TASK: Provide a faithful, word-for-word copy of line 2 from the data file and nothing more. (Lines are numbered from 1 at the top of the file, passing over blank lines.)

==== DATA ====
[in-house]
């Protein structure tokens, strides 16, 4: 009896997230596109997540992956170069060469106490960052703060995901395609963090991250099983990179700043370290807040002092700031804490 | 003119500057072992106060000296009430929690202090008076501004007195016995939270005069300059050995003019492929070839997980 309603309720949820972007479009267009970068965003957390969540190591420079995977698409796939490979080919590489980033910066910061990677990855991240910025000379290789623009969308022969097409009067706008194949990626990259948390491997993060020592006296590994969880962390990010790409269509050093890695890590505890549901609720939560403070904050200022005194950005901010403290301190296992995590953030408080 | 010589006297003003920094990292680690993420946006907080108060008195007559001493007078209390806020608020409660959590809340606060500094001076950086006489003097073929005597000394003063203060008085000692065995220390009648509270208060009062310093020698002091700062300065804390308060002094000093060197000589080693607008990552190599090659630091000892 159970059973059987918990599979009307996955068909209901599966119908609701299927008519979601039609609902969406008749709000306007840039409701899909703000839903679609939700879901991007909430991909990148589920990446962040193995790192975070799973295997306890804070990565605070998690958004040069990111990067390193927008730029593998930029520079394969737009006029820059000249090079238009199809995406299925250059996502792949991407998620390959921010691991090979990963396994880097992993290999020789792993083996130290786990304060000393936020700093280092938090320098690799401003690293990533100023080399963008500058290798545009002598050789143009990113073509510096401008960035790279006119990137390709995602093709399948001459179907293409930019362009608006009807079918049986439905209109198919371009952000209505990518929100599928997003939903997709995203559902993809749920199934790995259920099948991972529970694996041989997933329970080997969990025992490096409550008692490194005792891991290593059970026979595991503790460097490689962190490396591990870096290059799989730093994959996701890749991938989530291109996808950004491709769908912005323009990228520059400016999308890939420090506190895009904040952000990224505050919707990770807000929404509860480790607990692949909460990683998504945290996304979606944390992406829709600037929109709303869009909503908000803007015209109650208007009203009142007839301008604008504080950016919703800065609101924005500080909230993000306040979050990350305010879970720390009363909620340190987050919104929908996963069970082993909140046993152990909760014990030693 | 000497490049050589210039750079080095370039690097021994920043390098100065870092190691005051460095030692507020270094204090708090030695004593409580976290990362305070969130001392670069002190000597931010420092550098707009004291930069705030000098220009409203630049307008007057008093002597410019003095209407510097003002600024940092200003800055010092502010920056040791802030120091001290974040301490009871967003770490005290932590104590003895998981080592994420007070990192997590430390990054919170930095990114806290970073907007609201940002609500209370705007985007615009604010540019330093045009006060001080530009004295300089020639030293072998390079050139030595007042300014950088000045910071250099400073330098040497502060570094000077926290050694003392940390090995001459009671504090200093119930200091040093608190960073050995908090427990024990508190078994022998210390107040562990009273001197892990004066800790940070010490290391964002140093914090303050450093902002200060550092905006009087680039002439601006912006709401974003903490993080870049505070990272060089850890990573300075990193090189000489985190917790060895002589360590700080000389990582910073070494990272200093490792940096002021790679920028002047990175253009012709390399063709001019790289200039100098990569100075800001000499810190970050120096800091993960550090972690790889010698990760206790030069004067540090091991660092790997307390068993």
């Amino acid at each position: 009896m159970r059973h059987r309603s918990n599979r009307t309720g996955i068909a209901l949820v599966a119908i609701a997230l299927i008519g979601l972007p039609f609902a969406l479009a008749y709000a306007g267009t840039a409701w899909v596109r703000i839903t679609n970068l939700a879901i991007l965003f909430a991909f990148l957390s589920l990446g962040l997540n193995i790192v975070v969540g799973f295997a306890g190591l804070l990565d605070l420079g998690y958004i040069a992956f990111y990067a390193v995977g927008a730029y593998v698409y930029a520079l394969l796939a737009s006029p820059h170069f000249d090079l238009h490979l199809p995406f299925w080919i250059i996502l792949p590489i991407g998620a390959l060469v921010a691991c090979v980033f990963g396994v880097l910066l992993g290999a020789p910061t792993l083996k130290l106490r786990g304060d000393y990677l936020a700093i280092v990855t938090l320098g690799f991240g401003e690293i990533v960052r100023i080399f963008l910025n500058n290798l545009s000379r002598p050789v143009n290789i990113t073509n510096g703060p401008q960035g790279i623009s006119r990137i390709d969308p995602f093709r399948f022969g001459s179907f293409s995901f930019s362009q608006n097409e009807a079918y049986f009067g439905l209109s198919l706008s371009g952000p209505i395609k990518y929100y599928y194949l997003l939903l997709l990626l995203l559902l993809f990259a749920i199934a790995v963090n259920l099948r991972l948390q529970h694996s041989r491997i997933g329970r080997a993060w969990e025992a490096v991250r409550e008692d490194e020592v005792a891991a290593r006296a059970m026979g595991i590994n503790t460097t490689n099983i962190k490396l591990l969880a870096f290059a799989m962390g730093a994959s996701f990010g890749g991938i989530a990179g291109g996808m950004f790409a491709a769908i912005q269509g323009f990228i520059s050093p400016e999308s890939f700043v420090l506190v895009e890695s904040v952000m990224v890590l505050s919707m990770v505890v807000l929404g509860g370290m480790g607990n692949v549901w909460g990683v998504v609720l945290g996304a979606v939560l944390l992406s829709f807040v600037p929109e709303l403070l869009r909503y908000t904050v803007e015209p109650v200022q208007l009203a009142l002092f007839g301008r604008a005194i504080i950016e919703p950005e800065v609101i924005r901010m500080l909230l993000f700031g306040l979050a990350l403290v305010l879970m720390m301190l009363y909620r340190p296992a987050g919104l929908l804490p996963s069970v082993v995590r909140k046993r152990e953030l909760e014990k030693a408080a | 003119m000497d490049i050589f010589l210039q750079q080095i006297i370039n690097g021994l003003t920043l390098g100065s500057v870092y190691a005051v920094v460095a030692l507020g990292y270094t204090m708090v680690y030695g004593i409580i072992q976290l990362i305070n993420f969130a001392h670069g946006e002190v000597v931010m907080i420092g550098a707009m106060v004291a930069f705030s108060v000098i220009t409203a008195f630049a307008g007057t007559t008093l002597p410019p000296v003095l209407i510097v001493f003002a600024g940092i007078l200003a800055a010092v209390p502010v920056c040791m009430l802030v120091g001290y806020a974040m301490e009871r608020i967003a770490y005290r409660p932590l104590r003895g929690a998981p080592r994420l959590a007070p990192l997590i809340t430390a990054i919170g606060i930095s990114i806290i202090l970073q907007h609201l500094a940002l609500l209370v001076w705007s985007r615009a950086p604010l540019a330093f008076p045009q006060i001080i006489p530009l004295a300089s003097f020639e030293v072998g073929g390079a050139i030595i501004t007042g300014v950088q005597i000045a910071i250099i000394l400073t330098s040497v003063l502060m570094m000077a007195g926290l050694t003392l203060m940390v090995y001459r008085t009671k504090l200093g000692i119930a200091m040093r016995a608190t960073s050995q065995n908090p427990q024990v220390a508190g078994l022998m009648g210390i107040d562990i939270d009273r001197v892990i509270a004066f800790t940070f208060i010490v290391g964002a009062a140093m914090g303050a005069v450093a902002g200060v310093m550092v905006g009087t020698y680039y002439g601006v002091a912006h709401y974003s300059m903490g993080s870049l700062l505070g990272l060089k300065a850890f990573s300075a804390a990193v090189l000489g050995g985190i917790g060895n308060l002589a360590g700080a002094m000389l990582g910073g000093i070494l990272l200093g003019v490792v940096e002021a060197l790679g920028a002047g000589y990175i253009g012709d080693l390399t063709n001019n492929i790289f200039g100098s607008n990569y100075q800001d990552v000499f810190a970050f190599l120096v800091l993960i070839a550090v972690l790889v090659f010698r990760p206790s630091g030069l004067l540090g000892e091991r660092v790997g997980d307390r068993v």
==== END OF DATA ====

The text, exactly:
């Protein structure tokens, strides 16, 4: 009896997230596109997540992956170069060469106490960052703060995901395609963090991250099983990179700043370290807040002092700031804490 | 003119500057072992106060000296009430929690202090008076501004007195016995939270005069300059050995003019492929070839997980 309603309720949820972007479009267009970068965003957390969540190591420079995977698409796939490979080919590489980033910066910061990677990855991240910025000379290789623009969308022969097409009067706008194949990626990259948390491997993060020592006296590994969880962390990010790409269509050093890695890590505890549901609720939560403070904050200022005194950005901010403290301190296992995590953030408080 | 010589006297003003920094990292680690993420946006907080108060008195007559001493007078209390806020608020409660959590809340606060500094001076950086006489003097073929005597000394003063203060008085000692065995220390009648509270208060009062310093020698002091700062300065804390308060002094000093060197000589080693607008990552190599090659630091000892 159970059973059987918990599979009307996955068909209901599966119908609701299927008519979601039609609902969406008749709000306007840039409701899909703000839903679609939700879901991007909430991909990148589920990446962040193995790192975070799973295997306890804070990565605070998690958004040069990111990067390193927008730029593998930029520079394969737009006029820059000249090079238009199809995406299925250059996502792949991407998620390959921010691991090979990963396994880097992993290999020789792993083996130290786990304060000393936020700093280092938090320098690799401003690293990533100023080399963008500058290798545009002598050789143009990113073509510096401008960035790279006119990137390709995602093709399948001459179907293409930019362009608006009807079918049986439905209109198919371009952000209505990518929100599928997003939903997709995203559902993809749920199934790995259920099948991972529970694996041989997933329970080997969990025992490096409550008692490194005792891991290593059970026979595991503790460097490689962190490396591990870096290059799989730093994959996701890749991938989530291109996808950004491709769908912005323009990228520059400016999308890939420090506190895009904040952000990224505050919707990770807000929404509860480790607990692949909460990683998504945290996304979606944390992406829709600037929109709303869009909503908000803007015209109650208007009203009142007839301008604008504080950016919703800065609101924005500080909230993000306040979050990350305010879970720390009363909620340190987050919104929908996963069970082993909140046993152990909760014990030693 | 000497490049050589210039750079080095370039690097021994920043390098100065870092190691005051460095030692507020270094204090708090030695004593409580976290990362305070969130001392670069002190000597931010420092550098707009004291930069705030000098220009409203630049307008007057008093002597410019003095209407510097003002600024940092200003800055010092502010920056040791802030120091001290974040301490009871967003770490005290932590104590003895998981080592994420007070990192997590430390990054919170930095990114806290970073907007609201940002609500209370705007985007615009604010540019330093045009006060001080530009004295300089020639030293072998390079050139030595007042300014950088000045910071250099400073330098040497502060570094000077926290050694003392940390090995001459009671504090200093119930200091040093608190960073050995908090427990024990508190078994022998210390107040562990009273001197892990004066800790940070010490290391964002140093914090303050450093902002200060550092905006009087680039002439601006912006709401974003903490993080870049505070990272060089850890990573300075990193090189000489985190917790060895002589360590700080000389990582910073070494990272200093490792940096002021790679920028002047990175253009012709390399063709001019790289200039100098990569100075800001000499810190970050120096800091993960550090972690790889010698990760206790030069004067540090091991660092790997307390068993």